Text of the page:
Correlation Between Mental Health and Dementia in Middle Age Population

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Dementia, a decline in cognitive function that involves many symptoms from physical to psychological effects, is the seventh leading cause of death in the world. A new study revealed that mental health problems may lead to a higher risk of dementia.

Psychological distress can be a major cause of many different illnesses. It can often cause physical symptoms such as fatigue, migraines, high blood pressure, and more. It is crucial that we take care of our mental health just as we take care of our physical health.

What did the study find?

The study was based on a population-based, cross-sectional national FINRISK study surveys from 1972, 1977, 1982, 1987, 1992, 1997, 2002 and 2007 in Finland.

At follow-up visits, all participant results were linked to Finnish health registry data for dementia and mortality rates for each. The team analyzed data from May 2019 to April 2022 before conducting the study. Mental distress can refer to many different symptoms, including stress, depression, anxiety, and more.

A new study from JAMA Network Open found that poor mental health and vulnerability to dementia are linked. Conducted by the Finnish Institute of Health and Welfare, the University of Helsinki and the University of Eastern Finland, the study says older people in particular should be wary of mental health problems, as this can lead to an increased risk of dementia.

The study gathered 67,688 participants between the ages of 25 and 64 years old. Mental health problems, such as stress, depression, fatigue, led to about a 17 to 24 percent increased risk of dementia in an etiological Poisson model, with a growth of 8 percent to 12 percent in the Fine-Gray model. The numbers suggest that poor mental health can lead to a higher risk of dementia.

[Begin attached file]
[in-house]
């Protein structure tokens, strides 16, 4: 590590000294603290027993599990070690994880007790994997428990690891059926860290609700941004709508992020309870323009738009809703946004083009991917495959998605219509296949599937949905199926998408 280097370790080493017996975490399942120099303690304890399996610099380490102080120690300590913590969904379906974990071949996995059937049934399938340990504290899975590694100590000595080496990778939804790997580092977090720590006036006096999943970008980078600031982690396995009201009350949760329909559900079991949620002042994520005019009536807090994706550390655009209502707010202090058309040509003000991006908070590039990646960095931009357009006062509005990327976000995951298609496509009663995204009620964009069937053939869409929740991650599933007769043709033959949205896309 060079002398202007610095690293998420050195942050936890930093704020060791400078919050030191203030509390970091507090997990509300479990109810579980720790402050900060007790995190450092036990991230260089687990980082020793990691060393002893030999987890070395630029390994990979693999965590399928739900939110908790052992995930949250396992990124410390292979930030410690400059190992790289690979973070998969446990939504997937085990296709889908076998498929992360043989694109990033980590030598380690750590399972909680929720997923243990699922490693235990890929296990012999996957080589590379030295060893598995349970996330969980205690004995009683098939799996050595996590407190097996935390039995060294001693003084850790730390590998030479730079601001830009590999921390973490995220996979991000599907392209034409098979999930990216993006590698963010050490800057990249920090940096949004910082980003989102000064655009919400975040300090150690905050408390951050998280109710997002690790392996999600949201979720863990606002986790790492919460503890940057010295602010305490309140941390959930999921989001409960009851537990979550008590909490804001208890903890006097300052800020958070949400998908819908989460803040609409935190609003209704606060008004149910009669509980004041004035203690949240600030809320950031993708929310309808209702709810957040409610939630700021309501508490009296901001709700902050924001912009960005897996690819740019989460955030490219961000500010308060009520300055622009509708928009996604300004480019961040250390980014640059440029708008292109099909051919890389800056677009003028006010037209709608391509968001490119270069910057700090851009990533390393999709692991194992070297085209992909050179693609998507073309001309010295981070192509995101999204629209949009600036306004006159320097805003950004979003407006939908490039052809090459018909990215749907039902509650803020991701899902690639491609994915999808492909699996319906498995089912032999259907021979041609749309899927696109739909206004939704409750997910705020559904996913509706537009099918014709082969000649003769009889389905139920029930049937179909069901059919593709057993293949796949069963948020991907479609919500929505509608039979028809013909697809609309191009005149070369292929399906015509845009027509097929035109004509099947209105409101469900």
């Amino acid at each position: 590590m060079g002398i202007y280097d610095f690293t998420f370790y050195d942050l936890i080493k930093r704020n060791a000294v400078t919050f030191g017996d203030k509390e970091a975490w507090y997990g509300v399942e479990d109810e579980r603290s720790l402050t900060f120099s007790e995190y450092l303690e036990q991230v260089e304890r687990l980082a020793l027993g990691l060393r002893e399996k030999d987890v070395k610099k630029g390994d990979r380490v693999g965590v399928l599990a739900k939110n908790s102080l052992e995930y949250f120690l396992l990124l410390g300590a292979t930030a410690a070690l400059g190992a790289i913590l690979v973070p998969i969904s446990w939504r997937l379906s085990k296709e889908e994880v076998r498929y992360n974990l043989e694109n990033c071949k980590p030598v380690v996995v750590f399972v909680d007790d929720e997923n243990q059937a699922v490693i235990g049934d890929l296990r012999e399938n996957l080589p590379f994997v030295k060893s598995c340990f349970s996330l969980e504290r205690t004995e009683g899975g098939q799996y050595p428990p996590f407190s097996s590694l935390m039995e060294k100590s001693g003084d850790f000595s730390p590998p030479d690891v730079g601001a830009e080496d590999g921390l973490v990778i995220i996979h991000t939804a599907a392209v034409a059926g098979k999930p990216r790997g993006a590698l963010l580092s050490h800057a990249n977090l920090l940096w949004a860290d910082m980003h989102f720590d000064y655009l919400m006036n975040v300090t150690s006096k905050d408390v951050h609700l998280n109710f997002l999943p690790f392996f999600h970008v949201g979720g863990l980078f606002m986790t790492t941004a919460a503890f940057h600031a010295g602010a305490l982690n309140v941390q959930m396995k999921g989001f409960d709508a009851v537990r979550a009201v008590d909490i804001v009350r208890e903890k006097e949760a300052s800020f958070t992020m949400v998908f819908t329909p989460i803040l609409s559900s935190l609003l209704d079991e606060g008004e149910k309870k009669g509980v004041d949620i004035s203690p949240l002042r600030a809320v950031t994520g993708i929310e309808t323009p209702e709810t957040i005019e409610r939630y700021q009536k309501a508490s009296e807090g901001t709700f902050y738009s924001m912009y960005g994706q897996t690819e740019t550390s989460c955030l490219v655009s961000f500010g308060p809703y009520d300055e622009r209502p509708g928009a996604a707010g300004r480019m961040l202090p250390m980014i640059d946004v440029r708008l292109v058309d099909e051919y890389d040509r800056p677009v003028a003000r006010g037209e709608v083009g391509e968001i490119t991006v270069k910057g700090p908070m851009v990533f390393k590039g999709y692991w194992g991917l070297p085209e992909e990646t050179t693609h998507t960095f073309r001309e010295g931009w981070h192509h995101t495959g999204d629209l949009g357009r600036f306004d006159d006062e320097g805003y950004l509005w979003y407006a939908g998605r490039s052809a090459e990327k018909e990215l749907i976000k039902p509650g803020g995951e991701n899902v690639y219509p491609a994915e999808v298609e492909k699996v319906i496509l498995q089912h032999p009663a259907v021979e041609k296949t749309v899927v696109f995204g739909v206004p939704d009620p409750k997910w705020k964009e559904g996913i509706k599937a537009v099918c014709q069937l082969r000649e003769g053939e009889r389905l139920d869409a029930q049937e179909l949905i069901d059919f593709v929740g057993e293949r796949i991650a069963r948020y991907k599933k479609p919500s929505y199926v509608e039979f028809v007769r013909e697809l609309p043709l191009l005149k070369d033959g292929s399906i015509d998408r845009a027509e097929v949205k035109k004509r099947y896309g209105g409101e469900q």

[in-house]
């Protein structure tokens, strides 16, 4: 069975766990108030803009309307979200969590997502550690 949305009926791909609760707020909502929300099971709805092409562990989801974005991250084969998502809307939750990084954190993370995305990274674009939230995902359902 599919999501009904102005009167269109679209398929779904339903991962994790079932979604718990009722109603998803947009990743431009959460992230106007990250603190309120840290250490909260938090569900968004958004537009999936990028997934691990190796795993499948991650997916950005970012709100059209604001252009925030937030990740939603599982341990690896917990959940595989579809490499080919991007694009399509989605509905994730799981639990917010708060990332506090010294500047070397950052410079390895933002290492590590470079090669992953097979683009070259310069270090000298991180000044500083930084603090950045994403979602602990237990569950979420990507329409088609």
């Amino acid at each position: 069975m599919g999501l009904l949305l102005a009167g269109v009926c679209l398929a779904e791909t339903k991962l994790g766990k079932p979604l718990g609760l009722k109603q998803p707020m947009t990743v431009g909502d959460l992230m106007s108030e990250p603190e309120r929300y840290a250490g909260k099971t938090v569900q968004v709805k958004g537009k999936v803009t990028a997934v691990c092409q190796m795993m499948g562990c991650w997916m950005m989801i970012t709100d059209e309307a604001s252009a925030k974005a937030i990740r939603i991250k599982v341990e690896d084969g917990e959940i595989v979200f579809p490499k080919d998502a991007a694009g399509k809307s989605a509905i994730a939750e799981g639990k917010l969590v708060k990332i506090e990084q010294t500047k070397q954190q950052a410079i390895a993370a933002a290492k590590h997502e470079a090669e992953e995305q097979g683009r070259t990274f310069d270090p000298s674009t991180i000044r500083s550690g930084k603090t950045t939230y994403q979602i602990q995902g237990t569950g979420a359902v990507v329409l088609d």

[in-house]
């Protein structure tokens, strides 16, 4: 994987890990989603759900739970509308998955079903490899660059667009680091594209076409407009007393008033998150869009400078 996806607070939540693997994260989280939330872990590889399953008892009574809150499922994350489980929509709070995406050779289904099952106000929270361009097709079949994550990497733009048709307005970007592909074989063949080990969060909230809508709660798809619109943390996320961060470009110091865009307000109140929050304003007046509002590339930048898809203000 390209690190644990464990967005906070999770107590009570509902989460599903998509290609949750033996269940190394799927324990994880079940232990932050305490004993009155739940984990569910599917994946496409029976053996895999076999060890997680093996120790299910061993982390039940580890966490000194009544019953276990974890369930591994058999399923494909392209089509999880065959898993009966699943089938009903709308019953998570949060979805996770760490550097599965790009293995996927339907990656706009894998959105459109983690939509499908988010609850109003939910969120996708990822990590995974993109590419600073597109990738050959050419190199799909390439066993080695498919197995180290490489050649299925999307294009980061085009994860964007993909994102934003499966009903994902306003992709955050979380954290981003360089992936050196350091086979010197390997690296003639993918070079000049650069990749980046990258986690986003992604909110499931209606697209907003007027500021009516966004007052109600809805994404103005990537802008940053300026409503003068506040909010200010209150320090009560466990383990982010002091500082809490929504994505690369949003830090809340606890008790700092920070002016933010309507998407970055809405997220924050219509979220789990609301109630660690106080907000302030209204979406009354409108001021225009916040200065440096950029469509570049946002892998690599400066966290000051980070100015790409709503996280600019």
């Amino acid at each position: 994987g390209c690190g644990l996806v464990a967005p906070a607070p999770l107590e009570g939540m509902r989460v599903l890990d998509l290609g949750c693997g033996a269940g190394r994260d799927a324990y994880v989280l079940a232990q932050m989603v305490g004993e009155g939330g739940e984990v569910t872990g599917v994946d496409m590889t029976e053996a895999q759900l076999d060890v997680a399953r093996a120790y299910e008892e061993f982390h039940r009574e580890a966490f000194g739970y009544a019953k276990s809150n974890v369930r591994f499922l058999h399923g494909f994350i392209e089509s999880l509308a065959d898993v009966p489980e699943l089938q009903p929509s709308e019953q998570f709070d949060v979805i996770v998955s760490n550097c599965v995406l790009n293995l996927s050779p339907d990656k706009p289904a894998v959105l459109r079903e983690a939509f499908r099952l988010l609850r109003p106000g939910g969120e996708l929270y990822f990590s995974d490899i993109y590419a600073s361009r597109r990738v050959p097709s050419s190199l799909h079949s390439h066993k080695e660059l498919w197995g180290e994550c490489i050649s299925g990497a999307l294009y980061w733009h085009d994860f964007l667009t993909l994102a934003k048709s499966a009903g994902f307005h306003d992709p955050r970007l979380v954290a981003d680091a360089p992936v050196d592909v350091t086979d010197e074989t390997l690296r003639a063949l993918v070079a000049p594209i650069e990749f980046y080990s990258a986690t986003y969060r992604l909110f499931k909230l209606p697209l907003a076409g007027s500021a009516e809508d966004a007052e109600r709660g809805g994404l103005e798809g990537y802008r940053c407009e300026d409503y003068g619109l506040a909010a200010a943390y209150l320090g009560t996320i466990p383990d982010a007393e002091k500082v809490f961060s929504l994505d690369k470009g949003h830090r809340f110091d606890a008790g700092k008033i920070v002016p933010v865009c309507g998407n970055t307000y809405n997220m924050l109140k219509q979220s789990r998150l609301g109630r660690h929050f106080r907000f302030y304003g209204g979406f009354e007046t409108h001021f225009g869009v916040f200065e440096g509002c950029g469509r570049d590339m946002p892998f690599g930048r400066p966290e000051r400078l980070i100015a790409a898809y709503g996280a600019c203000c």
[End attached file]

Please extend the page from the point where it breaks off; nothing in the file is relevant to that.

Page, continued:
“Our study suggests that symptoms of psychological distress, for example exhaustion, depressed mood and experience of stress, are risk factors for dementia, and not just prodromal symptoms of an underlying dementia disorder. [However], [w]e cannot prove causation.”

Among the participants, 7,935 individuals were diagnosed with dementia over a period of 25.4 years. Psychological distress was particularly associated with dementia in the Poisson model. Mental health was assessed with a survey question that read, “Have you felt tense, stressed, or under great stress in the past month?”

Other survey questions were also asked to decipher participants’ moods and stress levels.

“Stress, exhaustion and depressive symptoms are closely associated with sleep problems, which have also been suggested to be risk factors for dementia. However, most epidemiological studies lack a large enough sample size[s] or long follow-up,” she said. “Our next step is to study sleep problems and sleep duration and dementia risk using the large Finnish cohorts,” Dr. Sulkava.

Why can poor mental health increase the risk of dementia?

Stress refers to when our mind reacts to immediate or recurring danger. It can be the result of social situations, financial problems, careers, family complications, or more. Everyone goes through stressful times, but for some, it lasts for an extended period of time. Stress can be the main cause of many physical complaints and diseases.

When our brains are stressed, it affects our immune system, which ultimately plays a vital role in initiating dementia. The hormone released when we are stressed, known as cortisol, is directly associated with memory. Because stress is also linked to depression and anxiety, it can ultimately increase the risk of dementia.

However, much research still needs to be done to meet the risks and prevention measures. There can be many factors that cause dementia, and it is difficult to determine that poor mental health plays the most significant role in vulnerability to dementia.

What is Dementia?

Dementia is a decline in cognitive function that usually results from biological aging. About 55 million people around the world live with dementia and about 10 million new cases are added each year. Some of the symptoms of dementia include memory loss, cognitive impairment, including poor judgment, and confusion. It can also lead to difficulty speaking and straying from usual hobbies and interests.

Dementia can also cause imbalance and complications with movement. Aside from aging, dementia can result from other causes, including injuries, illnesses and Alzheimer’s disease, according to the World Health Organization.

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